I was not only in a wedding in the Chapel, I was the groom! My wife, Jane, and I were married in the Chapel on Jan. 21, 1978, in the middle of one of the greatest blizzards to hit the northeastern U.S. in almost 100 years. Some four-and-a-half feet of snow fell between Friday and Sunday of that weekend. Of course, we scheduled our wedding for the middle of that blizzard. It didn’t seem from six months previously that it would be such a bad time. Usually, that time of January is when the traditional January thaw hits. Well, we only missed by two days. From a guest list of 85 people, a total of 37 finally signed the guest book. That included the wedding party. Our photographer’s Volkswagen was buried by a snow plow in New Jersey. One of our ushers had a level 4’ of snow side-to-side in his driveway in Connecticut, and another never made it out of his driveway, either. We enlisted a guest, Pat Zaiden ’73, to take photographs. We were married by Father John Finnegan, SJ, who had been Newman chaplain during my years at Hamilton. He was at the time a parish priest in the south side of Syracuse, N.Y. Somehow, wedding party and priest made it Clinton for a very memorable wedding. — Tommy Thompson ’73


I received two awards at Class & Charter Day. I was a member of Psi U and the Coupers (Richard Couper ’44 was Hamilton’s VP) lived next to the fraternity. After Chapel, Mrs. Couper came up to me and said “Congratulations, Philip. I didn’t know there were any scholars at Psi U.” — Philip Toohey ’65


We got married in the Chapel on June 12, 1970, one of the first Hamilton-Kirkland confederations (Ellie Spencer K’72 + Bob Tupper ’69). Sam Babbitt and John Wesley Chandler were honored and welcome guests. The Chapel was the inevitable location — it was on the Chapel steps, the second morning of 1969 spring houseparties, that we first recognized that “spark.” Both the Hamilton and Tupper sparks are still glowing. — Eleanor Spencer Tupper K’72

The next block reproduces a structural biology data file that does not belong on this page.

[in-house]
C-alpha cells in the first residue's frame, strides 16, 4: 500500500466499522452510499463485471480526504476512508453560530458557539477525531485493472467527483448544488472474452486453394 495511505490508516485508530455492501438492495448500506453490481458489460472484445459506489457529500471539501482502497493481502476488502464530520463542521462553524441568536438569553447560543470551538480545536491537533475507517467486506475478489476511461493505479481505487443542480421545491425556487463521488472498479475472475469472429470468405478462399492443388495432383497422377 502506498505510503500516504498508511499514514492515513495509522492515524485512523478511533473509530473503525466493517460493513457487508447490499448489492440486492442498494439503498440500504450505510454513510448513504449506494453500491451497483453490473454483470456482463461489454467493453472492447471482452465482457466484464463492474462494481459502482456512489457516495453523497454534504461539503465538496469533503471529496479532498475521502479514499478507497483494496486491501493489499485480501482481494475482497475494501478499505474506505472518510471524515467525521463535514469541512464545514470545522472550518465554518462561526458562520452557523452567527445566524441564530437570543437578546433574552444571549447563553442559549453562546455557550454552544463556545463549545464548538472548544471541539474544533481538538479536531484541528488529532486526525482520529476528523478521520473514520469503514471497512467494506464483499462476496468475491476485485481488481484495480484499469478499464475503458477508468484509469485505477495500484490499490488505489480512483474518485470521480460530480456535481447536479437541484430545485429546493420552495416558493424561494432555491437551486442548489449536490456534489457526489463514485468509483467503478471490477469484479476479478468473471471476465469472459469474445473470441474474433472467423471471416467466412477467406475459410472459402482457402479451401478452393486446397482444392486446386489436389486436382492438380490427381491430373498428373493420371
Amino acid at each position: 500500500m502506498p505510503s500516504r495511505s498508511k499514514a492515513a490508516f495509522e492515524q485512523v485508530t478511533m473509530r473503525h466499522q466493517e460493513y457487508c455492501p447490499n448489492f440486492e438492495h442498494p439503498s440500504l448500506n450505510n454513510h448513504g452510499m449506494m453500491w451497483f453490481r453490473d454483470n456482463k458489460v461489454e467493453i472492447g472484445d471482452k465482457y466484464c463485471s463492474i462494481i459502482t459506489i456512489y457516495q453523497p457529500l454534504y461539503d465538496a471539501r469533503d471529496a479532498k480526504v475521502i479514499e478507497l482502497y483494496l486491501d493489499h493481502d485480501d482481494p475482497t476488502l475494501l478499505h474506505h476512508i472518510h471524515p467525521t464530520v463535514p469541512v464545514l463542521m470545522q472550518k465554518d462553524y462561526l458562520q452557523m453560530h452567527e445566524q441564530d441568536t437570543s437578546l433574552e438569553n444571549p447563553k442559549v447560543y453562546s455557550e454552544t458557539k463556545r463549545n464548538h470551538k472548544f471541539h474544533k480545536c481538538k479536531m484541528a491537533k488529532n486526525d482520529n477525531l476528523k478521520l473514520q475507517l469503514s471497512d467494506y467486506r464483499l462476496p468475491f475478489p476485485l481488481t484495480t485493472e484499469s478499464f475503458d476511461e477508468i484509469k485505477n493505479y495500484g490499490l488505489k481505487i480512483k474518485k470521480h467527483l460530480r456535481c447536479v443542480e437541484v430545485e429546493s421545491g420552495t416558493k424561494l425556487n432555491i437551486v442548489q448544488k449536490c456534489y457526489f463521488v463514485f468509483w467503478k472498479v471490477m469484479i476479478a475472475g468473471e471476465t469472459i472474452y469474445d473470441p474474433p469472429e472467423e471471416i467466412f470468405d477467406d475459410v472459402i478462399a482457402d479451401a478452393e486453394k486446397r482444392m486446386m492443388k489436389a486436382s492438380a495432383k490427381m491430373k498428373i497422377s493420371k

Early 1960s: The Don Cossack Chorus came to sing at the Chapel; 30 or so Russians in riding boots, jodhpurs, red military tunics; rumbling basses, stratospheric countertenors; the very floor seemed to vibrate; the audience (including John Baldwin) ate it up. Such music! — Alex Vaughn ’62


Brass Choir under Dr. Bonta. Lots of time in the attic! — Peter Verrill ’69


It was a concert featuring the late Steve Goodman and Loudon Wainwright III. I saw them in the Chapel in 1974 or 1975, with my roommate, the late Steve Friedman ’76. Steve Goodman’s songwriting skill and wit blew me away. And after the concert, Steve Friedman and I ran into the two performers wandering the campus, looking for munchies. We directed them to the Emerson Literary Society (ELS), where they opened their kitchen for snacks every night. They called it “11 o’clocks.” I don’t know if they ever found their way there. Steve Goodman died in 1984 of leukemia, but I have enjoyed his music ever since that Chapel concert. — Dennis Walsh ’76


I married my best friend and college sweetheart in the Chapel surrounded by our classmates, friends, and family. — Jessica Sexton Walsh ’03


I have attended five weddings in the Chapel, but the most special one was, of course, my own to Cathy Fahey K’78. Most of the guests were H/K alumni. —Ed Watkins ’74